Mary May Hoffman died at the age of nine in 1884. Her parents erected to her memory a monument (figure 1) with an astounding conceit, a cross with nimb executed as though in knotted cable. I’ve rendered it in grayscale in figure 1 to give due emphasis to the style and texture; I’ve put the color image at the end (figure 10).
The cross is a Celtic one (see figure 2), of course, and the interlacing pattern peculiar to such crosses has been rendered here in the form of a cable or rope, making of the interlacings notional knots. The transposition of the Irish style into a knautical one is an act of genius.
The Monumental News of 1897 ran a brief article on the Celtic interlace pattern on pages 228-229. It’s worth reproducing the valuable illustrations from that article here, and unfortunately, the only credit given in the journal is to “The Architect and Contract Reporter.” The figures (figures 3-6) illustrate the process by which a simple weave is artfully altered, one bit at a time, to create the unending ribbon pattern that appears on the Tuam Cross.
Start designing the pattern with a simple drawn basketweave mesh (figure 3).
Close the ends, erasing as necessary (figure 4).
Carry the erasing and subsequent closing of loops through the interior of the weave (figure 5).
The finished product (figure 6). As a “Mr. Trench” cited by the author of the Monumental News article states, “anyone can join the ends, anyone can obliterate crossings, but the excellence of the pattern consists in the skill with which these processes are carried out, and herein lies the art.”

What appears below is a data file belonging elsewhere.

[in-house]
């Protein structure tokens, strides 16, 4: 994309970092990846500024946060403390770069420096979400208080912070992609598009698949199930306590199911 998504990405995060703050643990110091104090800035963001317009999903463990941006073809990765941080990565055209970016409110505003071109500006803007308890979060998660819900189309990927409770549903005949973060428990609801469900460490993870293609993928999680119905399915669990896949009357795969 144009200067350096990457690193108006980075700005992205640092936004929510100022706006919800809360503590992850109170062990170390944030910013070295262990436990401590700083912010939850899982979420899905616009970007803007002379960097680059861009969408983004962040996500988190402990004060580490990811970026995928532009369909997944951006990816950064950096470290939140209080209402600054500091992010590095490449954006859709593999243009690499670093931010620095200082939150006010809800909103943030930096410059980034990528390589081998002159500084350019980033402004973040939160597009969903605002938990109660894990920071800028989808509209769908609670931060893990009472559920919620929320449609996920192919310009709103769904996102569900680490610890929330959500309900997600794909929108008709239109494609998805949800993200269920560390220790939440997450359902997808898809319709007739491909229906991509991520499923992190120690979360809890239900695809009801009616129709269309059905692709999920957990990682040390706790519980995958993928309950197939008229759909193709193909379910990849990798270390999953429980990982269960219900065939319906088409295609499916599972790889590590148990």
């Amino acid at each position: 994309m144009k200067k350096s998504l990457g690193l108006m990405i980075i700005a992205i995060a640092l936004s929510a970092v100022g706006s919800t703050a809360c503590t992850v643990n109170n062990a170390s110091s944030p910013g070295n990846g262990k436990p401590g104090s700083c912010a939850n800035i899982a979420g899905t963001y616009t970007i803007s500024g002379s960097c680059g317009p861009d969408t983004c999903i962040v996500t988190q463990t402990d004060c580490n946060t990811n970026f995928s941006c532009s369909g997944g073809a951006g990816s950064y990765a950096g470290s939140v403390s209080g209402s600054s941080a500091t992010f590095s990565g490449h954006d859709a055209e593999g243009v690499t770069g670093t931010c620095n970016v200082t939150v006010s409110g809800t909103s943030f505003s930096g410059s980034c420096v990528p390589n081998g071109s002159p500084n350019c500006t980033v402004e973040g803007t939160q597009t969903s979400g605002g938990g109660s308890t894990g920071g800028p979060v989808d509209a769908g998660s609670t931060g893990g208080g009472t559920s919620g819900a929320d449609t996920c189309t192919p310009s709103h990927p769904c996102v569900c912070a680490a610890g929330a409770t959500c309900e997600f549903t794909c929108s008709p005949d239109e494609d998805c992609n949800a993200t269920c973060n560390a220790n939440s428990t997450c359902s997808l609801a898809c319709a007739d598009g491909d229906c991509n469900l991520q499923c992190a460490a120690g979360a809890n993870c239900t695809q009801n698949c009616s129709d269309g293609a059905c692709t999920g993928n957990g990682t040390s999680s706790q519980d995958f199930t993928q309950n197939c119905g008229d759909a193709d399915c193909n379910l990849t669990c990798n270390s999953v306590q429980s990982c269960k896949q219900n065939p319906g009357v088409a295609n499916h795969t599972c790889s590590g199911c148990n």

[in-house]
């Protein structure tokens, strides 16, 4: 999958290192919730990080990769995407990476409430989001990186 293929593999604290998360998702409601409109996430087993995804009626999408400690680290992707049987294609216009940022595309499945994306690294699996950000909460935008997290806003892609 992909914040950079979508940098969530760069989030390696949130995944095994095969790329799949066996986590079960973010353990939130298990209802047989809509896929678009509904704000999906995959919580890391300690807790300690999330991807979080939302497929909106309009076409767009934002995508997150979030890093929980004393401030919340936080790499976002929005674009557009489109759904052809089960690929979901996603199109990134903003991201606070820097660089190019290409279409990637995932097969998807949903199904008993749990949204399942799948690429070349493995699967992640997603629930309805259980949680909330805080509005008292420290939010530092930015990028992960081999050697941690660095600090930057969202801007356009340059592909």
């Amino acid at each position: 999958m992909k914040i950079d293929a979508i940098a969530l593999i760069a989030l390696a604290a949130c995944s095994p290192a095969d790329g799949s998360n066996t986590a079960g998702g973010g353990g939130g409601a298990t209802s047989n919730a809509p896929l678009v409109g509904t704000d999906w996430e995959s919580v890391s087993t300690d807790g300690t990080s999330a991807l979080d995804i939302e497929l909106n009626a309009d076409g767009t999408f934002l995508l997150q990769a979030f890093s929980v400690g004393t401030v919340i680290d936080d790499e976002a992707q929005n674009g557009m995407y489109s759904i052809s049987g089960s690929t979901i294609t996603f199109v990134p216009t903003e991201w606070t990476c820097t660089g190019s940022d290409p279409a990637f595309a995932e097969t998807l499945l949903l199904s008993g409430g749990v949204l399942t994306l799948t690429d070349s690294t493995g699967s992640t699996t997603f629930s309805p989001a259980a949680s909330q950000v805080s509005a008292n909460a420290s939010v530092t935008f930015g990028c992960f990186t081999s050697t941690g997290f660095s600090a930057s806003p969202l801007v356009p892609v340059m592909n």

The interlacing on the Hoffman cross defies realism in that the rope must be imagined to be of zero thickness where it passes underneath; of course, because the style starts from the assumption that it is a thin ribbon that is interlacing.
On the other hand, the artist has played with textures in this soft limestone to generate great visual interest and excitement. Not only do we see the three-dimensional quality of the rope, we also see the spiraled bundles of fibres out of which the rope has been twisted, and beyond that the individual fibres that were twisted into those!
The artist has carried through the illusion of a rope cross and nimb to the extent that the ropes are imagined to be held in place at intervals by clamps (figures 7, 8).
The monument falls broadly into the rustic style, as witness the rough-hewn surfaces of the base and under the alpha and omega. The tactile roughness of the rope is a good stylistic match for the rough rock. The smoothness of the inscription plaque, alpha and omega, the clamps, and the bevels where the width of the monument is reduced offer pleasing contrast. I particularly like the way the rope magically emerges from the bevel below.
The Celtic Cross underwent a revival in the latter half of the nineteenth century, and they have been common features of cemeteries ever since. The font in the inscription with its uncial-inspired E and H also breathes in the air of revival. The interpuncts that separate the words (or numbers) are wonderful, and they make the otherwise awkward word split KING/DOM thinkable.
My hat is off to the quite well educated and skilled designer and cutter of this monument (and I’m sorry for Mary May). The color image of the monument follows (figure 10).